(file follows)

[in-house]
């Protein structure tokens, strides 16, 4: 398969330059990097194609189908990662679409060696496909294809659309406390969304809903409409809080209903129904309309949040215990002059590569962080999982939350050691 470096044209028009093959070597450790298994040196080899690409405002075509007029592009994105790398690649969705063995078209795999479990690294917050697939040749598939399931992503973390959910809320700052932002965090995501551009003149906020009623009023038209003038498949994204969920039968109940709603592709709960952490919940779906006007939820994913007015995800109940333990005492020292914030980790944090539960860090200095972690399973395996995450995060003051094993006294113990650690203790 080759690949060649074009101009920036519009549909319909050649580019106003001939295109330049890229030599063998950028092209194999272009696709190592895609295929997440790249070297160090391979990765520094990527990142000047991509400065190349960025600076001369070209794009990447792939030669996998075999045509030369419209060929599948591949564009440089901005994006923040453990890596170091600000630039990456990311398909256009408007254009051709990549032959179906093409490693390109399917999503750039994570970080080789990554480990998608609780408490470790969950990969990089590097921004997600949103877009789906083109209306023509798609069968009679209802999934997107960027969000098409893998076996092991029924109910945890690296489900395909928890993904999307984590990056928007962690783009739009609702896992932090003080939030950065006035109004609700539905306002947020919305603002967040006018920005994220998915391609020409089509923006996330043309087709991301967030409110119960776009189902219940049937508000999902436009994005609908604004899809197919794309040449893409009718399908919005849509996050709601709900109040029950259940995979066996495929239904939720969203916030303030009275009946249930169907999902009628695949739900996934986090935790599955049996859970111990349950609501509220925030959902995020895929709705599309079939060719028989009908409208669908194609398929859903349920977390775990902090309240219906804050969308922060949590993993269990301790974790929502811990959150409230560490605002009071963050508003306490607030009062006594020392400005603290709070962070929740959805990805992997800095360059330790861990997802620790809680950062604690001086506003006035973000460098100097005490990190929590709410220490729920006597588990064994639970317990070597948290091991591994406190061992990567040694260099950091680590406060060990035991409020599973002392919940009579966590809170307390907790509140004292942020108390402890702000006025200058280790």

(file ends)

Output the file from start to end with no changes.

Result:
[in-house]
């Protein structure tokens, strides 16, 4: 398969330059990097194609189908990662679409060696496909294809659309406390969304809903409409809080209903129904309309949040215990002059590569962080999982939350050691 470096044209028009093959070597450790298994040196080899690409405002075509007029592009994105790398690649969705063995078209795999479990690294917050697939040749598939399931992503973390959910809320700052932002965090995501551009003149906020009623009023038209003038498949994204969920039968109940709603592709709960952490919940779906006007939820994913007015995800109940333990005492020292914030980790944090539960860090200095972690399973395996995450995060003051094993006294113990650690203790 080759690949060649074009101009920036519009549909319909050649580019106003001939295109330049890229030599063998950028092209194999272009696709190592895609295929997440790249070297160090391979990765520094990527990142000047991509400065190349960025600076001369070209794009990447792939030669996998075999045509030369419209060929599948591949564009440089901005994006923040453990890596170091600000630039990456990311398909256009408007254009051709990549032959179906093409490693390109399917999503750039994570970080080789990554480990998608609780408490470790969950990969990089590097921004997600949103877009789906083109209306023509798609069968009679209802999934997107960027969000098409893998076996092991029924109910945890690296489900395909928890993904999307984590990056928007962690783009739009609702896992932090003080939030950065006035109004609700539905306002947020919305603002967040006018920005994220998915391609020409089509923006996330043309087709991301967030409110119960776009189902219940049937508000999902436009994005609908604004899809197919794309040449893409009718399908919005849509996050709601709900109040029950259940995979066996495929239904939720969203916030303030009275009946249930169907999902009628695949739900996934986090935790599955049996859970111990349950609501509220925030959902995020895929709705599309079939060719028989009908409208669908194609398929859903349920977390775990902090309240219906804050969308922060949590993993269990301790974790929502811990959150409230560490605002009071963050508003306490607030009062006594020392400005603290709070962070929740959805990805992997800095360059330790861990997802620790809680950062604690001086506003006035973000460098100097005490990190929590709410220490729920006597588990064994639970317990070597948290091991591994406190061992990567040694260099950091680590406060060990035991409020599973002392919940009579966590809170307390907790509140004292942020108390402890702000006025200058280790």